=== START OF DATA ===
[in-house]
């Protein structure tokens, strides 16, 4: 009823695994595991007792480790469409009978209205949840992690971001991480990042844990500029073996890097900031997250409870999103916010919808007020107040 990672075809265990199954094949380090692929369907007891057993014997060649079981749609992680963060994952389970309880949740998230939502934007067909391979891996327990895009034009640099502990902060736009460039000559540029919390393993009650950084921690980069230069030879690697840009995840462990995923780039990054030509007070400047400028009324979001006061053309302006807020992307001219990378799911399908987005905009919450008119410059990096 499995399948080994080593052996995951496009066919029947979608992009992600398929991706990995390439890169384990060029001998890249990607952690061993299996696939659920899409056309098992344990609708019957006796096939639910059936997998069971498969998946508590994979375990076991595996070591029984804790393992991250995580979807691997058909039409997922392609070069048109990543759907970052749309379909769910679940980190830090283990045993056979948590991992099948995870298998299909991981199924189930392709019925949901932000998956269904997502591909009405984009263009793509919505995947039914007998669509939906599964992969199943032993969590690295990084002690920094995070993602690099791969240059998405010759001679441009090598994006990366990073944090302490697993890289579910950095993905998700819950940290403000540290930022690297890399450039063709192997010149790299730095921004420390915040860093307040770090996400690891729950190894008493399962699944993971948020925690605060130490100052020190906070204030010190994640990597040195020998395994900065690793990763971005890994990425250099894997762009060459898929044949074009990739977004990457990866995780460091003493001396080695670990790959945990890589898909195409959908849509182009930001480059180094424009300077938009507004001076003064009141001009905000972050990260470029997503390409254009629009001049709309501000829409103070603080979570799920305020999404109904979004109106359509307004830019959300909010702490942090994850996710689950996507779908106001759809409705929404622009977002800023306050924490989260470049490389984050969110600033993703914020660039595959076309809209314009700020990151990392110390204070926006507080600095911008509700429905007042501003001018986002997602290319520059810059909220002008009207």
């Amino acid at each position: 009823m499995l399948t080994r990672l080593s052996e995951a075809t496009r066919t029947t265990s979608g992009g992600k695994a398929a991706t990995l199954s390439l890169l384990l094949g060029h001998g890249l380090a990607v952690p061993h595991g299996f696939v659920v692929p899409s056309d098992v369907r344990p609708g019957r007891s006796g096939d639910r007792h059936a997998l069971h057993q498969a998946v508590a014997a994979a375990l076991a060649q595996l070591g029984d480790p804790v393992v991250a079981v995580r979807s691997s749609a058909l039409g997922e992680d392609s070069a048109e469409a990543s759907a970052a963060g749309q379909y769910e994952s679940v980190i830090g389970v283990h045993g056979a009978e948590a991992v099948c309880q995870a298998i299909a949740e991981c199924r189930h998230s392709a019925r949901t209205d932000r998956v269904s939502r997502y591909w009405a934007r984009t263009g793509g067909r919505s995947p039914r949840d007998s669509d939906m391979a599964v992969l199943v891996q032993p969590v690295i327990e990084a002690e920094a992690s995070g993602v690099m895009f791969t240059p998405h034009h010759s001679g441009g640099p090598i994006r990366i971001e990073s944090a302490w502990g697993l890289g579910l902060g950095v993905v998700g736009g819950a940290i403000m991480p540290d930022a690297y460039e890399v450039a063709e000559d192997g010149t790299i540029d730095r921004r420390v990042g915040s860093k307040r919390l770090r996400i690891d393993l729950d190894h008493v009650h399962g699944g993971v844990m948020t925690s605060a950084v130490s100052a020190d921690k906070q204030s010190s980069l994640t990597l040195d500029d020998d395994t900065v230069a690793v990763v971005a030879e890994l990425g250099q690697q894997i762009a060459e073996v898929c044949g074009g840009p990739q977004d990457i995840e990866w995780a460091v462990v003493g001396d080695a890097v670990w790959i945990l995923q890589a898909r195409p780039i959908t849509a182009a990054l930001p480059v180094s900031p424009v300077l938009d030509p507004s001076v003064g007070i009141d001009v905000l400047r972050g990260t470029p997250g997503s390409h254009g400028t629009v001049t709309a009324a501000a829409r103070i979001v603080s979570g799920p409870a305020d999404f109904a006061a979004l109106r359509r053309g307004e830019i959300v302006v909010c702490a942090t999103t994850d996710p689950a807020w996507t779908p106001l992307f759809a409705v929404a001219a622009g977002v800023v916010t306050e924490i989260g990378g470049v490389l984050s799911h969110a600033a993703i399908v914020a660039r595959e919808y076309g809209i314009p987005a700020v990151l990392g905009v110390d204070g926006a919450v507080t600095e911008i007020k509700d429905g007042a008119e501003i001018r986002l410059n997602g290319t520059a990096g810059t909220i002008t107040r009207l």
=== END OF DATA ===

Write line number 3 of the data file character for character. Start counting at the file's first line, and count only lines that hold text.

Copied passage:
């Amino acid at each position: 009823m499995l399948t080994r990672l080593s052996e995951a075809t496009r066919t029947t265990s979608g992009g992600k695994a398929a991706t990995l199954s390439l890169l384990l094949g060029h001998g890249l380090a990607v952690p061993h595991g299996f696939v659920v692929p899409s056309d098992v369907r344990p609708g019957r007891s006796g096939d639910r007792h059936a997998l069971h057993q498969a998946v508590a014997a994979a375990l076991a060649q595996l070591g029984d480790p804790v393992v991250a079981v995580r979807s691997s749609a058909l039409g997922e992680d392609s070069a048109e469409a990543s759907a970052a963060g749309q379909y769910e994952s679940v980190i830090g389970v283990h045993g056979a009978e948590a991992v099948c309880q995870a298998i299909a949740e991981c199924r189930h998230s392709a019925r949901t209205d932000r998956v269904s939502r997502y591909w009405a934007r984009t263009g793509g067909r919505s995947p039914r949840d007998s669509d939906m391979a599964v992969l199943v891996q032993p969590v690295i327990e990084a002690e920094a992690s995070g993602v690099m895009f791969t240059p998405h034009h010759s001679g441009g640099p090598i994006r990366i971001e990073s944090a302490w502990g697993l890289g579910l902060g950095v993905v998700g736009g819950a940290i403000m991480p540290d930022a690297y460039e890399v450039a063709e000559d192997g010149t790299i540029d730095r921004r420390v990042g915040s860093k307040r919390l770090r996400i690891d393993l729950d190894h008493v009650h399962g699944g993971v844990m948020t925690s605060a950084v130490s100052a020190d921690k906070q204030s010190s980069l994640t990597l040195d500029d020998d395994t900065v230069a690793v990763v971005a030879e890994l990425g250099q690697q894997i762009a060459e073996v898929c044949g074009g840009p990739q977004d990457i995840e990866w995780a460091v462990v003493g001396d080695a890097v670990w790959i945990l995923q890589a898909r195409p780039i959908t849509a182009a990054l930001p480059v180094s900031p424009v300077l938009d030509p507004s001076v003064g007070i009141d001009v905000l400047r972050g990260t470029p997250g997503s390409h254009g400028t629009v001049t709309a009324a501000a829409r103070i979001v603080s979570g799920p409870a305020d999404f109904a006061a979004l109106r359509r053309g307004e830019i959300v302006v909010c702490a942090t999103t994850d996710p689950a807020w996507t779908p106001l992307f759809a409705v929404a001219a622009g977002v800023v916010t306050e924490i989260g990378g470049v490389l984050s799911h969110a600033a993703i399908v914020a660039r595959e919808y076309g809209i314009p987005a700020v990151l990392g905009v110390d204070g926006a919450v507080t600095e911008i007020k509700d429905g007042a008119e501003i001018r986002l410059n997602g290319t520059a990096g810059t909220i002008t107040r009207l």